This opened up a sense of adventure - not just to survive without fear but that God is a good father and He will do amazing things - more than we can ask or imagine when we trust Him. I remember having the thought - “don’t settle here” - what if God healed me now? There was a sense of God wanting to go further - that God had more to do and for me to learn. Someone had suggested that God has a purpose that is higher than our own comfort. Also we had been given words that this it wasn’t just about me but for my family too. God is bigger than my problem.
In difficult moments I have also found it helpful to read over words that had been given to me, and pictures that helped me to visualise trusting Him that God had given me in advance…
Saw consultant who told us it is lymphoma which is a form of cancer. An aggressive form but treatable if found early. Remember looking at doctor, hearing him but also thinking ‘But GOD' What does God say?
Consultant was on Tuesday followed by a whirlwind of appointments, nurse giving me lots of info, a trip to a London hospital to have scans to determine the stage of the cancer. By Friday I was having chemotherapy.
However in the midst of all this there was treasure - David was able to come with me and be supportive and spend time together, have lunch out (!), people kicked into action and we were shown so much love, meals being made, the boys taken care of, picked up from school, so much love and care. Flowers delivered, gifts, prayers. A real commitment from others meant we felt very connected and the boys felt loved and cared for in a new way, not just by us as parents but by our whole community.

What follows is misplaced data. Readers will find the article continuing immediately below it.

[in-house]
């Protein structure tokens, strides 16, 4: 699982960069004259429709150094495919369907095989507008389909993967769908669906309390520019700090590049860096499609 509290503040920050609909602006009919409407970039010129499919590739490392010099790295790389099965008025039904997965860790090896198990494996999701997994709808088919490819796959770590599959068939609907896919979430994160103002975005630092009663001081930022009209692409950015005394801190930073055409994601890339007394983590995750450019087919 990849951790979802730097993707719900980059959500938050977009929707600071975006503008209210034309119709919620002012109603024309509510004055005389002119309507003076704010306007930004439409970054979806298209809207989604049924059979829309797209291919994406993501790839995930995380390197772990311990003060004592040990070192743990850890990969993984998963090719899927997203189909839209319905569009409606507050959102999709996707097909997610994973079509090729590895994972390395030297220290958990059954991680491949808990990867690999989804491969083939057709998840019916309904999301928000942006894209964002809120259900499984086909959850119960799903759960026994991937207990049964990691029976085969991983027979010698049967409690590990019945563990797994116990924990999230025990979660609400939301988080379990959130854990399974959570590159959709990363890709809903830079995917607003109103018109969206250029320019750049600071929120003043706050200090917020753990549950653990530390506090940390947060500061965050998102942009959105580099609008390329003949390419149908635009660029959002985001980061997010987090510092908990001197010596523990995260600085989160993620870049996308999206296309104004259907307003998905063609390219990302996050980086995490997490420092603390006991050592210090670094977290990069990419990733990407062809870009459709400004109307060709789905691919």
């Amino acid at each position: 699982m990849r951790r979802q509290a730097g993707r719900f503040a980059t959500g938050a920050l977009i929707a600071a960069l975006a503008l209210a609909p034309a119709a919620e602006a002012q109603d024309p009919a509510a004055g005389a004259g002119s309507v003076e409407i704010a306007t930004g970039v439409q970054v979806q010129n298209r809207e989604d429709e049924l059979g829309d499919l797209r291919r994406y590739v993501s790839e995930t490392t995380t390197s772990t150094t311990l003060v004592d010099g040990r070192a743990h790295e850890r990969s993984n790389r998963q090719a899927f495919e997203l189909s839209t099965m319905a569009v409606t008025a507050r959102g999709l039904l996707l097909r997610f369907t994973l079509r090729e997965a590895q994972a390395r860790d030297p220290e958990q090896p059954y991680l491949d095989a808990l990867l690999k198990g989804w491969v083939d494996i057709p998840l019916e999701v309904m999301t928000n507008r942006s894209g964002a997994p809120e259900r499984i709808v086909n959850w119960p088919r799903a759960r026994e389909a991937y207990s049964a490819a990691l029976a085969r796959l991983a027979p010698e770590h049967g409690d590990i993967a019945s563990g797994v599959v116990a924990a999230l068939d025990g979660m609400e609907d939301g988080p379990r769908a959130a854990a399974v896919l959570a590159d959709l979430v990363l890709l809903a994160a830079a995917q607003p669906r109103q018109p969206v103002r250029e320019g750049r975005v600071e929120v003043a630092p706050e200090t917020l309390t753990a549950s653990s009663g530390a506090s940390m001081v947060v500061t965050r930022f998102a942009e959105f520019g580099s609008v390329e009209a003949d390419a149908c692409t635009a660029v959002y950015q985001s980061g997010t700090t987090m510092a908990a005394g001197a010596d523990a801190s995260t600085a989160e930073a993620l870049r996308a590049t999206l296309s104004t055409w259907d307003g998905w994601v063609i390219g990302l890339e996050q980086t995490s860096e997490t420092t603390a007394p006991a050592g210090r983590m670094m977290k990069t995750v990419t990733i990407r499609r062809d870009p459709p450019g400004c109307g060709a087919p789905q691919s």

Now I am going through the treatment and God has said a few times that He will see me through safely. We are standing on this. We were told of all the possible side effects but we are thankful that these have been minimal, based on the verse that says you can drink poison and it won’t harm you.
The day before the second chemo session we saw the consultant to find out the stage of the lymphoma (we had to wait, he was over an hour late seeing us!). We had been nervous about this and people had been praying for peace whatever the result. He called us in and said the results had not yet come in. Just as he said this the email pooped up on the screen and he told us it was just stage 1A - best result - that the surgeon had done a great job and removed all the lumps and that there was nothing else found in my body or in my bone marrow! He said the chemo course would continue as planned, with a 90% expectation of being cured. This was a great encouragement to us but still the chance to continue trusting God.
One morning, before the first chemo, it struck me that this is a battle and I set up a group of warriors based on a picture a friend had had of an ugly creature in the dessert with me and warriors chasing it and it was running away (it was small). I see this creature as fear and that is what we are battling and it is important that we join together to chase it out and this is for more than just me. God has not given us a spirit of fear but of love, power and a sound mind. God wants to leave no stone unturned so that we are free from fear, not hiding as captives to fear. I am thankful for this group of people praying faithfully, hearing God and reminding me of what God has said when I am struggling. Praise and thankfulness is key - A word was brought - as we stand and we praise Him (Jehoshaphat) -God fights our battle.